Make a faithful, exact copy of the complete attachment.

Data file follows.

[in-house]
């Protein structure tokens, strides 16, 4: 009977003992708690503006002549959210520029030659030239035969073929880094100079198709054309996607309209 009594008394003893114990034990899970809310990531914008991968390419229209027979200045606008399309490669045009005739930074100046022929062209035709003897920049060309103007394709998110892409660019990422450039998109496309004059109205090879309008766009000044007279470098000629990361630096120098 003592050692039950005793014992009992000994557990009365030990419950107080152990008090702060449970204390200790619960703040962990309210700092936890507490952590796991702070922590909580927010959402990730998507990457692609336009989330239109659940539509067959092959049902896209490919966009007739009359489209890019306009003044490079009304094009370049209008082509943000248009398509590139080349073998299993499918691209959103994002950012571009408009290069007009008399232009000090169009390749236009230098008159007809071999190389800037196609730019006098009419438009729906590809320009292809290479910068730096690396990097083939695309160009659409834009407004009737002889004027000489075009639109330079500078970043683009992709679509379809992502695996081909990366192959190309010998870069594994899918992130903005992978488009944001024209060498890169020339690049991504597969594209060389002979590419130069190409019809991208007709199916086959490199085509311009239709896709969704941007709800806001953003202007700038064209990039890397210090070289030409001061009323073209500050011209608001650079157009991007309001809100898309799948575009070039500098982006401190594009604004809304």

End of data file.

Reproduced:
[in-house]
């Protein structure tokens, strides 16, 4: 009977003992708690503006002549959210520029030659030239035969073929880094100079198709054309996607309209 009594008394003893114990034990899970809310990531914008991968390419229209027979200045606008399309490669045009005739930074100046022929062209035709003897920049060309103007394709998110892409660019990422450039998109496309004059109205090879309008766009000044007279470098000629990361630096120098 003592050692039950005793014992009992000994557990009365030990419950107080152990008090702060449970204390200790619960703040962990309210700092936890507490952590796991702070922590909580927010959402990730998507990457692609336009989330239109659940539509067959092959049902896209490919966009007739009359489209890019306009003044490079009304094009370049209008082509943000248009398509590139080349073998299993499918691209959103994002950012571009408009290069007009008399232009000090169009390749236009230098008159007809071999190389800037196609730019006098009419438009729906590809320009292809290479910068730096690396990097083939695309160009659409834009407004009737002889004027000489075009639109330079500078970043683009992709679509379809992502695996081909990366192959190309010998870069594994899918992130903005992978488009944001024209060498890169020339690049991504597969594209060389002979590419130069190409019809991208007709199916086959490199085509311009239709896709969704941007709800806001953003202007700038064209990039890397210090070289030409001061009323073209500050011209608001650079157009991007309001809100898309799948575009070039500098982006401190594009604004809304």